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I have two environments (Deployments) in Windows Azure. In one environment (say D env) the statement


returns "08-01-2013"

and in another environment (say E env) it returns "08/01/2013"

I couldn't figure why it happening so.

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SO –  Jude Sep 9 '14 at 8:59

2 Answers 2

I think your environments additional settings are different.

Your D environment uses date additional setting uses -, your E environment uses / Change your date format to dd.MM.yyyy in environment E.

For Windows 7, follow Control Panel-->Language and Region-->Change the date, time and number format-->Additional Settings--> Date

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If you want to some changes in your code part, you can use CultureInfo.InvariantCulture property in your code.

The invariant culture is culture-insensitive; it is associated with the English language but not with any country/region. You specify the invariant culture by name by using an empty string ("") in the call to a CultureInfo instantiation method. CultureInfo.InvariantCulture also retrieves an instance of the invariant culture. It can be used in almost any method in the System.Globalization namespace that requires a culture.

Let's say you want to French CultureInfo for both environments.

CultureInfo frFr = new CultureInfo("fr-FR");
string s = DateTime.Now.ToString("dd/mm/yyyy", frFr);
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Can I do what you are doing in UI using some configuration file in Windows Azure? –  Sujith Kp Jan 8 '13 at 10:00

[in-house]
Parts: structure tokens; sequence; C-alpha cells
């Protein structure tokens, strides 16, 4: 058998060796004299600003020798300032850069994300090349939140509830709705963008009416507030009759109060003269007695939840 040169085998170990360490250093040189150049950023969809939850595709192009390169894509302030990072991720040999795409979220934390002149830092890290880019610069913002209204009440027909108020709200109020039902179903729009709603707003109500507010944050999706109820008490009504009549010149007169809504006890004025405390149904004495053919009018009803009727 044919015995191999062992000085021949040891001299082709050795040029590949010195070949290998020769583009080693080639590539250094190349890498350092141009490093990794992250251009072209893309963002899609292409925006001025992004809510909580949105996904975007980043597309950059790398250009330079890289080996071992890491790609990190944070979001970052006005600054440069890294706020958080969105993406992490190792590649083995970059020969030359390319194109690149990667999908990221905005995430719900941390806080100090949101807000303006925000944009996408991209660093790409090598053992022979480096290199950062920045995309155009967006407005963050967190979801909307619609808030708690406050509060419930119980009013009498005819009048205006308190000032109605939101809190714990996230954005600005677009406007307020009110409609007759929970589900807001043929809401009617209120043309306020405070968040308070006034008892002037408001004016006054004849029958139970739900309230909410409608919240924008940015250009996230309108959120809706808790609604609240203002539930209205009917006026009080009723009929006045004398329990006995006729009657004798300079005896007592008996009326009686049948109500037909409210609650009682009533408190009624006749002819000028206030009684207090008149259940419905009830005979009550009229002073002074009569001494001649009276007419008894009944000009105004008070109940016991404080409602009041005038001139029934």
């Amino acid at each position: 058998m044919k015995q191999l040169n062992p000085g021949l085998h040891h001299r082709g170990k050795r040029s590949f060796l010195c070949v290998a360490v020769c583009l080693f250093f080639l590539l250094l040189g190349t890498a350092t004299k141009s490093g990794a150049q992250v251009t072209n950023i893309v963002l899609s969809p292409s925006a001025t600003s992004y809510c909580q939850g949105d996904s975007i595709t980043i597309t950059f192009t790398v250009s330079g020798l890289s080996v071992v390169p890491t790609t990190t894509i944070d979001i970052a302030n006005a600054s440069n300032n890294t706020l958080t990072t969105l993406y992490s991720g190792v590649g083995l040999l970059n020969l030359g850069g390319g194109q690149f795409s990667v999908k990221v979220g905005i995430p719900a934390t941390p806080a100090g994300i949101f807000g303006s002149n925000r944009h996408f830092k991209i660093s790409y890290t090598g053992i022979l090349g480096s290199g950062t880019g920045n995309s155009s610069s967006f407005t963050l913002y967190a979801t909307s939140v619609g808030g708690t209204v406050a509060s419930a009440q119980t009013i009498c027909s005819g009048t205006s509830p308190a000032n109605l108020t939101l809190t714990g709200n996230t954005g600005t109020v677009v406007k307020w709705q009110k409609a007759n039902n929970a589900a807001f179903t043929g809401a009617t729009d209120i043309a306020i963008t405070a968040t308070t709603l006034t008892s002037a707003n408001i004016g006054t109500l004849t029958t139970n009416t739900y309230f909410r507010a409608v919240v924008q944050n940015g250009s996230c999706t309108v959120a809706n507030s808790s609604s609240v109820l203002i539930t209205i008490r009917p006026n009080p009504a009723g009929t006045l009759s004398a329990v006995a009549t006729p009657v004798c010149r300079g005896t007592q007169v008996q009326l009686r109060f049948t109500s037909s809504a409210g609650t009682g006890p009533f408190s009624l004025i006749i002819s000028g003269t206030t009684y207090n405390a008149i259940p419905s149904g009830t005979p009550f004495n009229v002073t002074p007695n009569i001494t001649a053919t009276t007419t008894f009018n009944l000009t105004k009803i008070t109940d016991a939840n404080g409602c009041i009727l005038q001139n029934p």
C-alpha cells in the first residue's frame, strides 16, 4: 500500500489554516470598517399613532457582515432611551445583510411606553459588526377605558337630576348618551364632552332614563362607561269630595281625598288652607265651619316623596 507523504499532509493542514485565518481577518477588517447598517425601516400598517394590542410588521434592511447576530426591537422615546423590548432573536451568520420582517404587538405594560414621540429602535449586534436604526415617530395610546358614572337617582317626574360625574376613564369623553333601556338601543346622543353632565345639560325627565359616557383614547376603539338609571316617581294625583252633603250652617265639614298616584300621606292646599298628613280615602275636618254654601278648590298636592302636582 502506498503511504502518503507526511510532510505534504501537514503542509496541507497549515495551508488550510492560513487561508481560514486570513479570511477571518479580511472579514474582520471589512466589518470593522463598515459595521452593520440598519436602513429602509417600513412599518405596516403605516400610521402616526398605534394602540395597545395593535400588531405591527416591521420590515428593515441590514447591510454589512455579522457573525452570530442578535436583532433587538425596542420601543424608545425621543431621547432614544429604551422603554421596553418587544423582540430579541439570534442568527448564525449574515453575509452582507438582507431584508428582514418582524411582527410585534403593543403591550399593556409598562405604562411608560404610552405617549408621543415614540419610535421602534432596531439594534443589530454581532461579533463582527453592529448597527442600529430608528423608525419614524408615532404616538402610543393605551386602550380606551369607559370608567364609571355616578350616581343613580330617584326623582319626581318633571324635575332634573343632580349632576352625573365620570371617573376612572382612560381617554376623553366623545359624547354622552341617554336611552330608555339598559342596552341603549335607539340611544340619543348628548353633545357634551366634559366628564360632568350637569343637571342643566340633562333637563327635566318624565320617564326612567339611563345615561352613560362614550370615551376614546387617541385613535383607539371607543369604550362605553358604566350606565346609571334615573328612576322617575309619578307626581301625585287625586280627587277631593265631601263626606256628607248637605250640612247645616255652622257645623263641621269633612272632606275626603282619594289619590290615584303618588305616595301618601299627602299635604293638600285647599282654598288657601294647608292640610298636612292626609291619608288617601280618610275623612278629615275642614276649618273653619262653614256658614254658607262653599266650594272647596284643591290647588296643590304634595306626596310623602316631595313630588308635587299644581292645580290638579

@SujithKp I never use Windows Azure but Is there any configuration options in Azure? Take a look for asp.net version support.microsoft.com/kb/306162/en-us –  Soner Gönül Jan 8 '13 at 10:04

You are using the ToString overload that uses settings from the current Culture. The slash character in your format string is treated as a replacement character for the current culture's date field separator.

If you want to use an explicit date format string, also use an explicit format provider. In this case I'd recommend using the format in the InvariantCulture; e.g.

using System.Globalization;
var x = DateTime.Now.ToString("dd/mm/yyyy", CultureInfo.InvariantCulture);

You can also modify the format string to use an explicit slash, by enclosing it in single quotes. This stops the parser from attempting to find a cultural replacement character:

var x = DateTime.Now.ToString("dd'/'mm'/'yyyy");
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The problem with this approach in my context is that DateTime.Now.ToString("dd/mm/yyyy") is heavily used. So I don't want to change everywhere when it is already working in E env(which is our target env.). –  Sujith Kp Jan 8 '13 at 9:57

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